The Secret History
6 journalers for this copy...
(31/01) Review to follow
The rootless & dissatisfied Richard Papen comes to the up-market Hampden college in rural Vermont from ‘nowheresville’, California. He joins a small elite group studying classics with the brilliant but maverick professor, Julian Morrow. Early on we know there’s a death amongst the group, although the causes and protracted ramifications take another 600+ pages to unfold. There’s quite a lot of good stuff in here about the nature of friendship, love, sacrifice, aesthetics & death with references to Dante, Milton, Greek & Roman ideas, societies & myths. A product of typical 1970’s secondary modern education (natch) I probably missed a lot of the classical allusions ;-) But, a key turning point of the story is the group’s attempts to reach a ‘Dyonisian Frenzy’, to transcend an earth-bound, reasoning existence, to ‘Live forever’ by rediscovering the ancient rituals, to experience the true, the elemental ‘triumph of barbarism over reason’.
What a huge book this was, highly praised for its erudition & impact at the time. A‘Catcher in the Rye’ for the 90’s, maybe, although, I kept thinking about Robin Williams in ‘The Dead Poet’s Society.’ I wonder why this hasn’t made it to the big screen, maybe too similar a story, too elitist & unapproachable a setting?
Good, but not that good.
The bits I liked; (1) the New England weather & scenery; (2) Henry’s character, the real enigmatic lead of the story, even before page 635!; (3) most of the second half of the book after the murder; the police investigation, the angst, the downward spiral of the group under pressure from within and without...
The bits I didn’t like; (1) the ‘look how much research I’ve done’ classical & literary references, the bits of Greek language & pseudo-intellectualism; (2) the overlong first half of the book and whole swathes of extraneous detail everywhere; (3) Julian’s character, which starts out promising but sort of drifts off; (4) the ceaseless dissolution, just how much drink & drugs did these students indulge in, was it all necessary for the plot? Last but not least, (5) Charles’s character – just because he’s unlikeable!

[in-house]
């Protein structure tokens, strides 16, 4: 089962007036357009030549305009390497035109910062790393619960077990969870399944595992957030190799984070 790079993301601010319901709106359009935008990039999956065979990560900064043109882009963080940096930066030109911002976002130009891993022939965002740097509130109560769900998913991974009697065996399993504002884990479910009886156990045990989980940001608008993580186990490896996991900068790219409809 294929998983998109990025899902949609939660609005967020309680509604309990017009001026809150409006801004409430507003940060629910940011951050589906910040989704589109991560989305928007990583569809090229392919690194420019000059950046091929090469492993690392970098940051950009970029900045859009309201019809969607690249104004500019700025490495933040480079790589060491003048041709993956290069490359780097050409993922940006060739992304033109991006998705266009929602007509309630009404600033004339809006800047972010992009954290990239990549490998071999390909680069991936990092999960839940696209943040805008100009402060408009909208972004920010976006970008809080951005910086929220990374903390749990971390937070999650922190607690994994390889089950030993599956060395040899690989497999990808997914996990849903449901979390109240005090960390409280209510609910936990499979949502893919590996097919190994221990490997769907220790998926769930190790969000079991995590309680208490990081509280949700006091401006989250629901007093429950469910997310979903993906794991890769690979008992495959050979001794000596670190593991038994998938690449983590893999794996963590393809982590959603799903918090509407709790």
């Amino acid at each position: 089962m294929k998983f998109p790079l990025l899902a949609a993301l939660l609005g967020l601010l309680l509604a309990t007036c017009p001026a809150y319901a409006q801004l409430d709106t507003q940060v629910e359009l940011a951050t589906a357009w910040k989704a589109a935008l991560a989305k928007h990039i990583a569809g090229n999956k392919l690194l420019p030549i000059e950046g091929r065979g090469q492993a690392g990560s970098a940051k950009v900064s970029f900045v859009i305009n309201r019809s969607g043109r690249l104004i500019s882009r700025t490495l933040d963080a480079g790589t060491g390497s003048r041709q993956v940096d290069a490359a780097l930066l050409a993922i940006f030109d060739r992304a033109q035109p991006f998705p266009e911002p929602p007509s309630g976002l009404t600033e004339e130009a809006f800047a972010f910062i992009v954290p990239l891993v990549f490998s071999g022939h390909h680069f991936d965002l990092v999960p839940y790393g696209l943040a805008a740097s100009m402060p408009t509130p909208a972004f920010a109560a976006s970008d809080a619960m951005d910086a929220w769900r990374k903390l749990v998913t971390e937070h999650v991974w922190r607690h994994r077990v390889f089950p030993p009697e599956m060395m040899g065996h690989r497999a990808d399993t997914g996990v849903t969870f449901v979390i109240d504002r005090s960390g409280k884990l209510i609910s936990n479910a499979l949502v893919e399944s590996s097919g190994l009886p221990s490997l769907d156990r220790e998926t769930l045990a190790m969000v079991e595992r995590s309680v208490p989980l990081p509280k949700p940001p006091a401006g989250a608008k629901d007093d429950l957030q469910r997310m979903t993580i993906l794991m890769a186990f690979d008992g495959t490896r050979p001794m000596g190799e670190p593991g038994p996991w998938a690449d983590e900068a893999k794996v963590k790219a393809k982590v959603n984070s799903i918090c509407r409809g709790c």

And a couple of quotes:
(Richard, about himself and the nature of obsession & digression; I recognise this apparent contradiction in terms, although I tend to call the latter time-wasting ;-)
"It is not a quality of intelligence that one encounters frequently these days. But though I can digress with the best of them, I am nothing in my soul if not obsessive."
(the epilogue heading)
"Alas, poor gentleman
He look’d not like the ruins of his youth
But like the ruins of those ruins"
– John Ford (The Broken Heart)
Released 17 yrs ago (3/12/2005 UTC) at
WILD RELEASE NOTES:
Passing to Redhouse (cos she asked for it), at the latest bi-monthly Ipswich meet-up
For my review, just read Tony's above. I agree.
I'm putting this into foxy737's bookbox.
WILD RELEASE NOTES:
Change of plans last minute swapped from bookbox for another book so i could release to fellow bookcrosser in trade as this is on their wishlist.
The setting is beautiful, imagining the cold winter snow whistling round me on the hottest days of the year so far has been wonderful. The story had me gripped, although I did begin to wonder at the beginning what I had let myself in for with all the ancient Greek history I was being told. Favourite character would have to be Francis, he is somewhat vulnerable but a good and decent person deep down that people are always bullying. I was shocked at the ending, and saddened, I liked all the characters, even Bunny, with the exception of the obnoxious twins.
I'm not normally keen on books that tell you who has been murdered at the very beginning of the book, but somehow, this book got away with it.
- ritao, Finland (INT)
- KatieLindsay, USA (INT)
- kkitten, Australia
Thank you for joining in, enjoy the book and PMing ritao for their address.
Thank you for the opportunity to read this book, I will send it to the next reader as soon as possible.